2010 FIFA World Cup South Africa™

2010 FIFA World Cup South Africa™

11 June - 11 July

2010 FIFA World Cup™

Fans unite under Madiba's gaze

Caroline Delamarque, Brazil fan: Nelson Mandela Square, June 28, 2010
© Getty Images

Standing majestically at the entrance to the Johannesburg square that now bears his name is a towering statue of Nelson Mandela. The colossal bronze monument, six metres high and weighing 2.5 tonnes, is a symbol of South Africa's new-found optimism and has become the focal point for FIFA World Cup™ celebrations – and commiserations.

Steps which lead the way to two of the square's many eateries are a sea of noise and colour as fans congregate ahead of their nations' latest encounters. It is a ritual that has been followed from Day 1, and while the colours might change on a daily basis, the infectious comradeship never alters. Formally known as Sandton Square, it took the name of the nation's hero ten years after Madiba led his beloved South Africa into a new democratic era. The great man would surely be proud of what is unfolding at the feet of his metre-long shoes as different cultures happily mix.

"We had the World Cup in Germany four years ago and it was crazy," enthuses Germany fan Stefan Venus from Munich, who has travelled to South Africa with brother Michael. "The whole world came to Germany and now the whole world is here."

"Nelson Mandela Square is very well known, it is in all the newspapers and it something you have to go to," says Werner Lehmann, a fellow German fan based in Alicante, Spain. "That is why I came here. But when you read it in the newspaper you don't really know what it is like, you have to see it, you have to feel it. It is a great, great place."

All the countries are here and everybody is happy - they say hello, and swap flags or t-shirts. It's incredible.

The square's unique atmosphere is particularly evident just hours before the last-16 clash between Brazil and Chile. Lunchtime it might be, but the Brazilian motto is clearly that it is never too early to get the party started. As a mini-conga breaks out among the South Americans in response to an accordion version of Coca-Cola's official 2010 FIFA World Cup song by WBS/Editorial/News/NewsList.htmxK'Naan, Caroline Delamarque, a Brazilian living in Miami, explains: "This is the point that everyone comes to meet and then we get to meet a lot of people and we make a lot of friends. It is the first World Cup I have been to and the atmosphere is amazing."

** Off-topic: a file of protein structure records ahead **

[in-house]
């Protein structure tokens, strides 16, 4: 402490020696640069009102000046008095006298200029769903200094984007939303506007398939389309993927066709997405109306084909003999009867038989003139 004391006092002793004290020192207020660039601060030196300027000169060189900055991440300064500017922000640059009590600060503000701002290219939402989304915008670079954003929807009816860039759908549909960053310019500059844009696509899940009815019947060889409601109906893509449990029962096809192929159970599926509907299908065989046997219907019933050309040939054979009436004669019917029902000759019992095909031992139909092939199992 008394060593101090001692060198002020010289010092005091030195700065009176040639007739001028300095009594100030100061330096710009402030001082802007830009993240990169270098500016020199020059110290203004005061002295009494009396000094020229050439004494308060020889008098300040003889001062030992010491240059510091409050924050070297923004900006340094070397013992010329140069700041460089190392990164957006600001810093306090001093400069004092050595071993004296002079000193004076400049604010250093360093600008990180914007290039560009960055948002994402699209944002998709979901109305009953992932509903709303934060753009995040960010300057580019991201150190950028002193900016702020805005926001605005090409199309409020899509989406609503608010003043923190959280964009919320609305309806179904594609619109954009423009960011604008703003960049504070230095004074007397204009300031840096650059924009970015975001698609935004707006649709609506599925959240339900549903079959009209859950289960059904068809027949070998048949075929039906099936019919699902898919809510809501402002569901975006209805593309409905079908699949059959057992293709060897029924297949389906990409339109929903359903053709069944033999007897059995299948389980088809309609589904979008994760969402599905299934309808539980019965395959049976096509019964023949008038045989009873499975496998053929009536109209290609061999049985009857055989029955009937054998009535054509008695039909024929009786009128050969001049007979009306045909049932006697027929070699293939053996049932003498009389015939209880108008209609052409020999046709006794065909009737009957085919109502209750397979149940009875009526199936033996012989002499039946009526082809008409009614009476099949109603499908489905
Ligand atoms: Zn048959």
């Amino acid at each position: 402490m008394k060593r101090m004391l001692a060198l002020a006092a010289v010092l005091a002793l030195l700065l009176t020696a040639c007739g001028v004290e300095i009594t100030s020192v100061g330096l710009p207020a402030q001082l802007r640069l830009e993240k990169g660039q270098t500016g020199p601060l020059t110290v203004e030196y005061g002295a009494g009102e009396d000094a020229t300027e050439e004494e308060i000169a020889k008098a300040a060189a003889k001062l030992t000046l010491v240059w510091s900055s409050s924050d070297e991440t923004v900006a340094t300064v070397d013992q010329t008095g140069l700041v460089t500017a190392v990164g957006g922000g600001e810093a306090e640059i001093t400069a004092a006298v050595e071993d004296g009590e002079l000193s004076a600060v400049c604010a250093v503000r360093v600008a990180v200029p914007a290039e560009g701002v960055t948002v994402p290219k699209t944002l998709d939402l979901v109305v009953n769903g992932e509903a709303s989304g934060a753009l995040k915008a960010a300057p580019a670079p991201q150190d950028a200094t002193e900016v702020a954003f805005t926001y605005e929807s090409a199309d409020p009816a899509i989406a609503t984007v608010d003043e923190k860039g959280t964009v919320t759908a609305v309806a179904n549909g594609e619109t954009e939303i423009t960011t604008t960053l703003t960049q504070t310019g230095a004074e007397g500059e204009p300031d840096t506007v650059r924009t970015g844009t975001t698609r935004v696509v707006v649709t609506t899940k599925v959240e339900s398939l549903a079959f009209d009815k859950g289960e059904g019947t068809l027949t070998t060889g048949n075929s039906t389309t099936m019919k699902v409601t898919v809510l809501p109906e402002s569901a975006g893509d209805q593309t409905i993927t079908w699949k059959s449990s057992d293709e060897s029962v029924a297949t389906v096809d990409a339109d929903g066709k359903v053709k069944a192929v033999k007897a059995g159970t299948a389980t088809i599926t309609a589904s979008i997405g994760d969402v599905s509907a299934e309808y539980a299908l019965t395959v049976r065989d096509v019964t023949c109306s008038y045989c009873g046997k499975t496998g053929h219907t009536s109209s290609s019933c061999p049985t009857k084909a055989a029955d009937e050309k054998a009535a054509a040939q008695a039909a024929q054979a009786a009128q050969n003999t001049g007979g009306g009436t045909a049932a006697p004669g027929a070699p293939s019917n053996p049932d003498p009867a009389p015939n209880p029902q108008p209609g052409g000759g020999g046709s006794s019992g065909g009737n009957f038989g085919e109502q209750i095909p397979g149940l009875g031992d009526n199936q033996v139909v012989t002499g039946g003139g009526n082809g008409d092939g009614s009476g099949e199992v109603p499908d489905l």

The musician himself, Fabricio Parisoto from Santa Catarina in Brazil, is quick to echo those sentiments – once he has put his accordion down, of course. "Everybody is here. It is a nice place, and it is a great atmosphere. The Chilean fans are new to us but there is no problem, it's a party, this is the nice thing about the World Cup - the people from different countries meeting up with each other. We sing together."

Choosing to blow his vuvuzela rather than strain his vocal chords is Chris Romario from the Zimbabwean capital, Harare, who believes the link with Mandela is an equally strong pull. "I think Nelson Mandela is the greatest living man on earth," says the Ghana-supporting cheerleader. "He has fought for this country and for Africa to have this World Cup, so that is why you see soccer fans from around the globe converging on this place. It is like paying tribute to him."

Just in from Buenos Aires are Cecilia Brantas and Marco Ottone – Argentina fans, of course – who have headed straight to what has fast become the hub of fan activity. "We saw it on the TV and it was great and we wanted to be here and live it for ourselves, so it is a great experience," says Cecilia, happy to quietly watch the goings-on from several steps up. "The passion that we feel is amazing. All the countries are here and everybody is happy - they say hello, and swap flags or t-shirts. It's incredible."

"All this friendship and brotherhood is great, really great," adds Marco, in the shadow of the Madiba statue. "In our country, you don't see this brotherhood. It is really great and I am kind of in shock. Then the Mandela image gives another edge to the atmosphere. It gives you goose bumps."

As those goose bump-inducing Brazilian songs kick off once again, Hicham El Horr, an Argentina fan from Lebanon, declares: "It is one of the places that people should visit when they come to Johannesburg." The thousands of fans who have experienced its unique atmosphere so far would surely agree.

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